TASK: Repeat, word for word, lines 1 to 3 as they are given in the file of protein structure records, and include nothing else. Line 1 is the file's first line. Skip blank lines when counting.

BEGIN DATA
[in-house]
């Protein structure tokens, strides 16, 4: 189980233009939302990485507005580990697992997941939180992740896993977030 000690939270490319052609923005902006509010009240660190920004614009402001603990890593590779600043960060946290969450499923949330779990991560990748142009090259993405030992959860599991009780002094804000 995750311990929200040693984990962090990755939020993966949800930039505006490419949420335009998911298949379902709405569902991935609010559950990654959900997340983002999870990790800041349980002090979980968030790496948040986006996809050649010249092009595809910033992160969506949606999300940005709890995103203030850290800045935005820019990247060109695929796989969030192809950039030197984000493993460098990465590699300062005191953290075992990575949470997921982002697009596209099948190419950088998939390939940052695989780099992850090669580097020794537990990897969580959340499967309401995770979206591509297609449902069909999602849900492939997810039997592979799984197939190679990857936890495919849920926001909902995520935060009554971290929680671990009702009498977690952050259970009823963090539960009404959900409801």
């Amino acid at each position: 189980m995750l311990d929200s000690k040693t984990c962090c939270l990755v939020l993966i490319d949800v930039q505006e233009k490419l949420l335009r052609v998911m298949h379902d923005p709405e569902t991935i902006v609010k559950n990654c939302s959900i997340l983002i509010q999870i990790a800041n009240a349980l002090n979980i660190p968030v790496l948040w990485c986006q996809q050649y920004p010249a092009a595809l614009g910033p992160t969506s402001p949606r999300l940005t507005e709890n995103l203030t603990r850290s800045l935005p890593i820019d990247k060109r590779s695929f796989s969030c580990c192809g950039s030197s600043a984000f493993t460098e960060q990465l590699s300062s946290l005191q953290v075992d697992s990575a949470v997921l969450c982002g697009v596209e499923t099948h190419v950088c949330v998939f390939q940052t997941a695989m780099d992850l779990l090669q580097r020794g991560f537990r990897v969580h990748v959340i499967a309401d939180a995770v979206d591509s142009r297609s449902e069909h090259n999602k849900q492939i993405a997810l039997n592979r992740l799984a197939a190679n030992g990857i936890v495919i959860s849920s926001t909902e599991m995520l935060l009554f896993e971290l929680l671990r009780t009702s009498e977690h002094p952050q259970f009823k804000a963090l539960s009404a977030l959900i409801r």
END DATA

[in-house]
């Protein structure tokens, strides 16, 4: 189980233009939302990485507005580990697992997941939180992740896993977030 000690939270490319052609923005902006509010009240660190920004614009402001603990890593590779600043960060946290969450499923949330779990991560990748142009090259993405030992959860599991009780002094804000 995750311990929200040693984990962090990755939020993966949800930039505006490419949420335009998911298949379902709405569902991935609010559950990654959900997340983002999870990790800041349980002090979980968030790496948040986006996809050649010249092009595809910033992160969506949606999300940005709890995103203030850290800045935005820019990247060109695929796989969030192809950039030197984000493993460098990465590699300062005191953290075992990575949470997921982002697009596209099948190419950088998939390939940052695989780099992850090669580097020794537990990897969580959340499967309401995770979206591509297609449902069909999602849900492939997810039997592979799984197939190679990857936890495919849920926001909902995520935060009554971290929680671990009702009498977690952050259970009823963090539960009404959900409801």
């Amino acid at each position: 189980m995750l311990d929200s000690k040693t984990c962090c939270l990755v939020l993966i490319d949800v930039q505006e233009k490419l949420l335009r052609v998911m298949h379902d923005p709405e569902t991935i902006v609010k559950n990654c939302s959900i997340l983002i509010q999870i990790a800041n009240a349980l002090n979980i660190p968030v790496l948040w990485c986006q996809q050649y920004p010249a092009a595809l614009g910033p992160t969506s402001p949606r999300l940005t507005e709890n995103l203030t603990r850290s800045l935005p890593i820019d990247k060109r590779s695929f796989s969030c580990c192809g950039s030197s600043a984000f493993t460098e960060q990465l590699s300062s946290l005191q953290v075992d697992s990575a949470v997921l969450c982002g697009v596209e499923t099948h190419v950088c949330v998939f390939q940052t997941a695989m780099d992850l779990l090669q580097r020794g991560f537990r990897v969580h990748v959340i499967a309401d939180a995770v979206d591509s142009r297609s449902e069909h090259n999602k849900q492939i993405a997810l039997n592979r992740l799984a197939a190679n030992g990857i936890v495919i959860s849920s926001t909902e599991m995520l935060l009554f896993e971290l929680l671990r009780t009702s009498e977690h002094p952050q259970f009823k804000a963090l539960s009404a977030l959900i409801r």